We went through a ten-metre roadcut of massive sandstone so rich in iron it had rusted the road. Being tough by comparison with its neighboring rock, it stood high and formed a hill, and hence it had been blasted to convenience the interstate. “That is one hell of a sandstone,” Anita said with enthusiasm, seeing in it something I could not discern. We crossed a river. “That was the well-known Cuyahoga,” she said. “If you swim in it, you dissolve.” The Cuyahoga was flowing south. It rises in northeasternmost Ohio, runs south into Akron, then reverses its direction, swinging north through Cleveland and into Lake Erie. Morewarningsignsflashedby. “STAY AWAKE! STAY ALIVE!” Anita said, ‘Tm trying. I’m trying.” Now spanning the road was an Italianate steel-arch bridge, standing on Berea sandstone, a fragment of the Berea Delta, of early Mississippian age, which had extended its bird-foot shape far into Ohio Bay. We stopped, and picked quartz pebbles the size of golf balls out of a conglomerate there. “These would have been just offshore,” she said. “You can take the pebbles out of the rock with your hands because it was never hated up like the co-working space hilversum conglomerate at the Delaware Water Gap. This was never buried much. It is not well lithified. It hasn’t experienced enough heat to get tough.” A few miles west, we crossed the Cuyahoga River again, and looked down some distance from the interstate bridge into the Cuyahoga’s extensively reamed-out valley, with its modest, meandering stream. “It’s an underfit stream,” said Anita. “A little half-ass stream in a valley made wide by glacier ice. The Cuyahoga’s valley was steepened and entrenched, like Yosemite.” “You are comparing the Cuyahoga Valley with Yosemite?” “Technically.” We left the interstate and followed the valley into Cleveland.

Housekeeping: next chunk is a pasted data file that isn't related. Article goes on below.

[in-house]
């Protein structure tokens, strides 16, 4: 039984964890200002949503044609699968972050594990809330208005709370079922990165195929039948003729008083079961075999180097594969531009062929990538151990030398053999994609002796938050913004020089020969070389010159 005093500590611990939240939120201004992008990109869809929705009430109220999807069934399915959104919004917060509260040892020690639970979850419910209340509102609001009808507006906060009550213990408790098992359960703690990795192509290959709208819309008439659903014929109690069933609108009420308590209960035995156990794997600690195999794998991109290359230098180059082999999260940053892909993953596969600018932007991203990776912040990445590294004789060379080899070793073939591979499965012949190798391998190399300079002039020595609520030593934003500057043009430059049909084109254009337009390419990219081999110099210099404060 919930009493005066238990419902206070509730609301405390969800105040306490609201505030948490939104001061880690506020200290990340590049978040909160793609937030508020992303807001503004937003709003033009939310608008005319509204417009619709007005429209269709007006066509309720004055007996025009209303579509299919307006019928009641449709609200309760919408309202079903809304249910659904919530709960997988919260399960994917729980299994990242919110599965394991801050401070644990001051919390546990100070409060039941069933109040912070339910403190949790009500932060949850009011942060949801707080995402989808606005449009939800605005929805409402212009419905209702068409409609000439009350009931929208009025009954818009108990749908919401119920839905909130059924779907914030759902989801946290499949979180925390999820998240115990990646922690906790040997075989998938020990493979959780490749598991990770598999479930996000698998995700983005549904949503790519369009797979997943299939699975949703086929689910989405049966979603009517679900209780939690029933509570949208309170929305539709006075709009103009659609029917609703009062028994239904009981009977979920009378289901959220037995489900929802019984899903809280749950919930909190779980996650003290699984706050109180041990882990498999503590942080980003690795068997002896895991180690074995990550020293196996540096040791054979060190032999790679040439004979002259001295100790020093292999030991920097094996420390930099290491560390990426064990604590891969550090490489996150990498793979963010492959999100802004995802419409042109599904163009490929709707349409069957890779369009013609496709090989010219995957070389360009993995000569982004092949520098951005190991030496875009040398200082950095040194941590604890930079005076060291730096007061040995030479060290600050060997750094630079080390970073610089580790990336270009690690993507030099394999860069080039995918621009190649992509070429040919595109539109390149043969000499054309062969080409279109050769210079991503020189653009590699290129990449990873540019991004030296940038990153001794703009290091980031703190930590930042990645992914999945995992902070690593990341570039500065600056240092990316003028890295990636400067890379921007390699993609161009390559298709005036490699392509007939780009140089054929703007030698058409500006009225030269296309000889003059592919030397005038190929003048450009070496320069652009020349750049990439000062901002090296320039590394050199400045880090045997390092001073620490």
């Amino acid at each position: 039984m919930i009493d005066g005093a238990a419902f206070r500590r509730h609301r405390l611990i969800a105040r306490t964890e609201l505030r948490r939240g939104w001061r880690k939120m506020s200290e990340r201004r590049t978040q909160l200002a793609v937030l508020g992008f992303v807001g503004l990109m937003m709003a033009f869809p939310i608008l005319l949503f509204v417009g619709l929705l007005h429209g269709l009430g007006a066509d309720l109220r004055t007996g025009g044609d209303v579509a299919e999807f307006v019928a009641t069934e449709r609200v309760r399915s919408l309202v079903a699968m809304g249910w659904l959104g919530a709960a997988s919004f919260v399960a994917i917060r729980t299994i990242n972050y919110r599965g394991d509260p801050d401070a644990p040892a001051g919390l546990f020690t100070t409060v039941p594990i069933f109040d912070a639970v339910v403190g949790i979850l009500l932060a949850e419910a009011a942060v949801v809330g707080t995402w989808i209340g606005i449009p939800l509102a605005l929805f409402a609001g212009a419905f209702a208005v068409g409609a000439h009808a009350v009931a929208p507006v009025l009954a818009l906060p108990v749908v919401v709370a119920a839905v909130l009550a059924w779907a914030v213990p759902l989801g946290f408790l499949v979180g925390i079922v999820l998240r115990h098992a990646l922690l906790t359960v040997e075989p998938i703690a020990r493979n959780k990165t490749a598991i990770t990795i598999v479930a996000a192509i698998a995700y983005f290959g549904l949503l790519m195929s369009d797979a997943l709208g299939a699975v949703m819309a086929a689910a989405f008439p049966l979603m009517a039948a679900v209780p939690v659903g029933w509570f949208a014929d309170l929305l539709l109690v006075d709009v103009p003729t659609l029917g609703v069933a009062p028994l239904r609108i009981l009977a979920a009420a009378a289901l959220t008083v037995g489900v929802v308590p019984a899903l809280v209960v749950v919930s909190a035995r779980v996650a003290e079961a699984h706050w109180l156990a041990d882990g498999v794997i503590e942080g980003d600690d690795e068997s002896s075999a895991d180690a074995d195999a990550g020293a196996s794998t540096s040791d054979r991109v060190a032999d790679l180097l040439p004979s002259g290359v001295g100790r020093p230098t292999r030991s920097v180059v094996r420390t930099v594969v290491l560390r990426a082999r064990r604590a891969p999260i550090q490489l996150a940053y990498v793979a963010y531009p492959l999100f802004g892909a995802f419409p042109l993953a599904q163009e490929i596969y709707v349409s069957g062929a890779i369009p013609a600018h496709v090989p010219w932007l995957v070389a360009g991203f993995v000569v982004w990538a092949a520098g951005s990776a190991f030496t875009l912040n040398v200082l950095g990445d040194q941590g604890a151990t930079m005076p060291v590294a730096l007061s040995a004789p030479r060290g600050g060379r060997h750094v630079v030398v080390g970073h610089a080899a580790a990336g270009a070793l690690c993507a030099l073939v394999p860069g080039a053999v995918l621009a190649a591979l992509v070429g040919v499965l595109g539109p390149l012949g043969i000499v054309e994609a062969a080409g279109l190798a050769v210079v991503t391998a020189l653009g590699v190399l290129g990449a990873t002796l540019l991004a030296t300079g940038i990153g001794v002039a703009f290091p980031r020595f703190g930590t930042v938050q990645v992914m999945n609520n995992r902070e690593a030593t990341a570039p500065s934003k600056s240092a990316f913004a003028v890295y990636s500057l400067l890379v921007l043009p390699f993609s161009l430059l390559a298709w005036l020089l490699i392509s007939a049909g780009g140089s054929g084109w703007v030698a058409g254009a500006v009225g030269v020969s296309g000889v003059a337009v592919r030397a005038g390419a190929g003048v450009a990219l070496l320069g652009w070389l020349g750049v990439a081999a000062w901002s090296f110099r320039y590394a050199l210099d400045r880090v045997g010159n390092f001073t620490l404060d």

The Cuyahoga River had suffered a bad press. When it caught fire some years before, it attracted national attention. Its percentage of water had become low relative to its content of hydrogen in various combinations with carbon. The co-working space rotterdam river burned so fiercely that two railroad bridges were nearly destroyed. There was no mention in the papers of the good things the river had done. It had made parks. It had been there before the glacier ice and had cut down five hundred feet through Mississippian formations into Senecan and Chautauquan time-stages of the late Devonian. It cut deep ravines, which the ice later broadened into canyons. The ice augered through the V-shaped valley and turned it into a U.